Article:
Executive Function and the End of Daylight Saving Time

3 min read
daylight savings

daylight savings

When the clocks “fall back,” it’s a sure sign that winter is on its way. The days are getting shorter, and kids start looking forward to the holidays. But the end of daylight saving time has other implications as well. The time shift can affect sleep schedules and hinder executive functions in both kids and adults.

Whether you’re preparing yourself for the time change or trying to figure out the best way to support your child through it, learning about why this period is so tricky for so many people can make the process easier.

How Changing the Clocks Affects Us

Daylight saving time (DST) is a one-hour adjustment made to clocks—one hour back in the fall to allow for more light during the day, and one hour forward in the spring to allow for more light in the evening. While that one hour may not seem like a huge deal, it can have a significant impact on people’s well-being. If it seems like people get stressed and grumpy when the clocks change, it’s not just your perception—there’s some science behind it.

Some academics argue that daylight saving time is essentially forcing people’s biological clocks to be misaligned for 8 months of the year. This can be harmful for a person’s natural sleep-wake cycle, also called their circadian rhythm.

As a result, the “fall back” to standard time can cause people of all ages to feel sleepy, irritable, and depressed. There is even data suggesting that the switches around daylight saving time increase cardiovascular risk due to sleep disruptions and the physical effects of stress.

When it comes to kids, sleep disruptions are the main issue. If your child is an early bird, they may wake up even earlier—which deprives them of essential rest. In other cases, kids may become overtired before bedtime because their internal clock is signaling it’s time to snooze, but the clock isn’t there yet.

Research shows that even one night of sleep deprivation can impair executive function, the cognitive skills people need to set goals, and strategize and adapt to meet them. Parents may notice kids struggling to deal with changing circumstances, and see their problem-solving skills suffer, which can make it difficult for them to thrive in school.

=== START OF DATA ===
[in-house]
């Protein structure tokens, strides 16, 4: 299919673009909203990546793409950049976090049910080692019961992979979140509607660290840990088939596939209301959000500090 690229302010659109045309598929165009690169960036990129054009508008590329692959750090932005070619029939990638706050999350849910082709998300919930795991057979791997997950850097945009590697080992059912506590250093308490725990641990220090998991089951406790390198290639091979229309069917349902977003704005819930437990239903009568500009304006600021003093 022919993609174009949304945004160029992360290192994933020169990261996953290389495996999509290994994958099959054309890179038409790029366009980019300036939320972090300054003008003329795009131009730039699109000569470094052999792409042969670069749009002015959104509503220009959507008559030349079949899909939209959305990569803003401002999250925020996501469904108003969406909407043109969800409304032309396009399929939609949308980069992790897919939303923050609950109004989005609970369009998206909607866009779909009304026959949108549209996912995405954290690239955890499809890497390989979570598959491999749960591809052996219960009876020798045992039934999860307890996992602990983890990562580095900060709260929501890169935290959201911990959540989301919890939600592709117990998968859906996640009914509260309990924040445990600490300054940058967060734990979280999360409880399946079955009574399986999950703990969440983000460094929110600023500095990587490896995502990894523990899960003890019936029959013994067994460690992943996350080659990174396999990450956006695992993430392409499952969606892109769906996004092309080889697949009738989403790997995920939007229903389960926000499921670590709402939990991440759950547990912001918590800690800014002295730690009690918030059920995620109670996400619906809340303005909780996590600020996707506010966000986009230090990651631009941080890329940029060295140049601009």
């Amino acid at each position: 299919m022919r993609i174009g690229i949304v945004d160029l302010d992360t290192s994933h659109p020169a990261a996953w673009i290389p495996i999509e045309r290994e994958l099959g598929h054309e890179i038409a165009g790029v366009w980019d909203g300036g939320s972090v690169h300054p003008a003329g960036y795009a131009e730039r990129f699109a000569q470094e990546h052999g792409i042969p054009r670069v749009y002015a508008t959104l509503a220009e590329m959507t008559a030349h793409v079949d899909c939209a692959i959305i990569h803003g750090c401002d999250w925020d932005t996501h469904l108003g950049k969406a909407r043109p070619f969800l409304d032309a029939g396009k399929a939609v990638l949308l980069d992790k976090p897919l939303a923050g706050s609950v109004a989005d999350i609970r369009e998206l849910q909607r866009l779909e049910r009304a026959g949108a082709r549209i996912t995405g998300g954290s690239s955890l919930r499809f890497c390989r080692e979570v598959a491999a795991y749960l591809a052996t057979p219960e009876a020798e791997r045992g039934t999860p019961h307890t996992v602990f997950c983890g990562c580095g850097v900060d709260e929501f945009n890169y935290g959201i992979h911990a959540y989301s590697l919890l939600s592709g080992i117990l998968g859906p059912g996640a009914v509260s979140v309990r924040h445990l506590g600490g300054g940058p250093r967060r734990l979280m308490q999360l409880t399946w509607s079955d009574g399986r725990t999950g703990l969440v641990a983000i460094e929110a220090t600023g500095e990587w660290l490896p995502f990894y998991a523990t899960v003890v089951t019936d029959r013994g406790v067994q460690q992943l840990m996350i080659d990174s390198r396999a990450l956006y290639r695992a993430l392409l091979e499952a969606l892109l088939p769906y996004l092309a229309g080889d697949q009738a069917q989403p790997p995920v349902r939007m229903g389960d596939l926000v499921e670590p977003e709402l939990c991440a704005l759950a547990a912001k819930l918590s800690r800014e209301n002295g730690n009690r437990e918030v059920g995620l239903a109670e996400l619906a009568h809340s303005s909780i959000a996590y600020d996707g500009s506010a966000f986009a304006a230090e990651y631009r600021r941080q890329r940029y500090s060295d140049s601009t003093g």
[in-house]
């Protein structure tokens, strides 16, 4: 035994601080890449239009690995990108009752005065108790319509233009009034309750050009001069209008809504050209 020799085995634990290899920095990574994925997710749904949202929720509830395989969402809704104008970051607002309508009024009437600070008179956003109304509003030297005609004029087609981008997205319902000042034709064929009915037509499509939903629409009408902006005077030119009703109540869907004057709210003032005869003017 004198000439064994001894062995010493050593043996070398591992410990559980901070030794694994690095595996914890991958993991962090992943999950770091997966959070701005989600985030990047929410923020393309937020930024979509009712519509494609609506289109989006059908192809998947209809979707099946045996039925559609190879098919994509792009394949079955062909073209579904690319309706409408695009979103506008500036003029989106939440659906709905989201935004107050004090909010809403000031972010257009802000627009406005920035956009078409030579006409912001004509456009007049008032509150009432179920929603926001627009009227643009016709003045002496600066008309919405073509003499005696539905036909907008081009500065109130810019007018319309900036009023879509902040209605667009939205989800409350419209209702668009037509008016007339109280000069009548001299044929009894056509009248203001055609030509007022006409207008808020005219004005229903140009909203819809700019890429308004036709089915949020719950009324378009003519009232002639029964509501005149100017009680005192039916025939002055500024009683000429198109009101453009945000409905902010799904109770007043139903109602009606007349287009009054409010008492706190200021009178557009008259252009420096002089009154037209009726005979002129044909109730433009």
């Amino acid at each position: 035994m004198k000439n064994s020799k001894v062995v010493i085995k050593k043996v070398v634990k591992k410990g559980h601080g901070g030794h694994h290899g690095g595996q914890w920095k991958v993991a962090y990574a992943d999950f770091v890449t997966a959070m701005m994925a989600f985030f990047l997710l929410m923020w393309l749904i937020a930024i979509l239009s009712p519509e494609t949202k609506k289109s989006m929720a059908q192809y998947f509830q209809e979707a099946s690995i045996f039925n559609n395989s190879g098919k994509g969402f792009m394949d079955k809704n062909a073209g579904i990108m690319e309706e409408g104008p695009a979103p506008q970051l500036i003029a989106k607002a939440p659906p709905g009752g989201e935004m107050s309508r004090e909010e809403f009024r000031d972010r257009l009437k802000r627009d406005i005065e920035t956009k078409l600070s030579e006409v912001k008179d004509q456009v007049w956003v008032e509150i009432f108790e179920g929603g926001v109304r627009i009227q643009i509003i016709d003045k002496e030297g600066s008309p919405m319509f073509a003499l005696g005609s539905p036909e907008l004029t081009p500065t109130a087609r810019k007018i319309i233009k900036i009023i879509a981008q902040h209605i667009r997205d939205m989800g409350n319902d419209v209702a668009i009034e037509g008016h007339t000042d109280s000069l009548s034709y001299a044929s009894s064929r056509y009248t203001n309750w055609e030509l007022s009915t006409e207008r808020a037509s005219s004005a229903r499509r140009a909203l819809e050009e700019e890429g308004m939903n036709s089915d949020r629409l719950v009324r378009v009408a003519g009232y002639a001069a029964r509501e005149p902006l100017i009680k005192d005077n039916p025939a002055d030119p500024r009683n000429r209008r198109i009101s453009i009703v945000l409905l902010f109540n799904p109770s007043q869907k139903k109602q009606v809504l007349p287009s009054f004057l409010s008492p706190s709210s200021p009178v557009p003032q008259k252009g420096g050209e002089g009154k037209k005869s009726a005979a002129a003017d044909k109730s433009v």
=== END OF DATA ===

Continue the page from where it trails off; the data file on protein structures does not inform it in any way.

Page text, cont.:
How to Adjust to the Return of Standard Time

While the switch from DST to standard time is unavoidable for the time being (although there are discussions about getting rid of it), it doesn’t have to derail your household. There are a few steps that can help everyone adapt.

1. Know Your Sleep Needs

While the right amount of sleep can be highly personal, there are some general guidelines based on age groups. Kids aged 6 to 12 need 9 to 12 hours per night, while teenagers need 8 to 10 hours per night. Adults need at least 7 hours per night.

2. Shift in Small Steps

Instead of a one-hour shift in one day, make it a subtle change over time. Start going to bed 15 minutes earlier and waking up 15 minutes earlier in the week before the clocks change. Working incrementally makes for a smoother, more manageable transition than changing a routine all at once.

3. Reconfigure the Lighting

Light plays a big role in sleep-wake cycles, so the bedroom blackout curtains that came in handy during daylight saving time in the spring and summer might not be necessary when standard time returns for the fall and winter. 

Since the sun rises earlier during standard time, it might align better with your natural rhythm and daily schedule. Make sure the bedrooms and living spaces have plenty of ambient lighting to offset those earlier sunset times, too.

4. Get Moving

If you or your children struggle to wake up and feel focused when the clocks change, try to start the day with some stretches or a brisk walk. Starting with physical activity gets everyone energized in the morning. 

Watching it get dark out earlier can make it tempting to skip the afternoon or evening workout you enjoyed all summer, but sticking to a routine can help you sleep at night.

5. Set a Healthy Sleep Routine

Developing a standardized bedtime routine can help kids and adults fall asleep more easily. When it gets dark earlier, time blindness can make it hard to get to bed at a reasonable hour—especially since so many people unwind by watching TV or browsing the internet or social media, which increases blue light exposure.

Something as simple as setting a reminder to pick up a book before bed sends the signal that it’s time to prepare for sleep. Make sure everyone in the house changes into their PJs and washes up before getting into bed to read that next chapter.

With a proactive approach, changing the clocks doesn’t have to be a hassle. Since the key is to develop habits that become an effective routine, many of these tips are applicable in the spring when it’s time to jump ahead one hour.

Casey Schmalacker

Casey Schmalacker, Vice President at New Frontiers, is a seasoned leader in marketing, sales, and business development. With a dual degree in Government and Law and Economics from Lafayette College, he has spent the past 10 years coaching students, adults, and organizations to improve executive functions, soft skills, and workplace performance. Casey’s approach is rooted in strategic development and a passion for personalized coaching, emphasizing a culture of continuous improvement.

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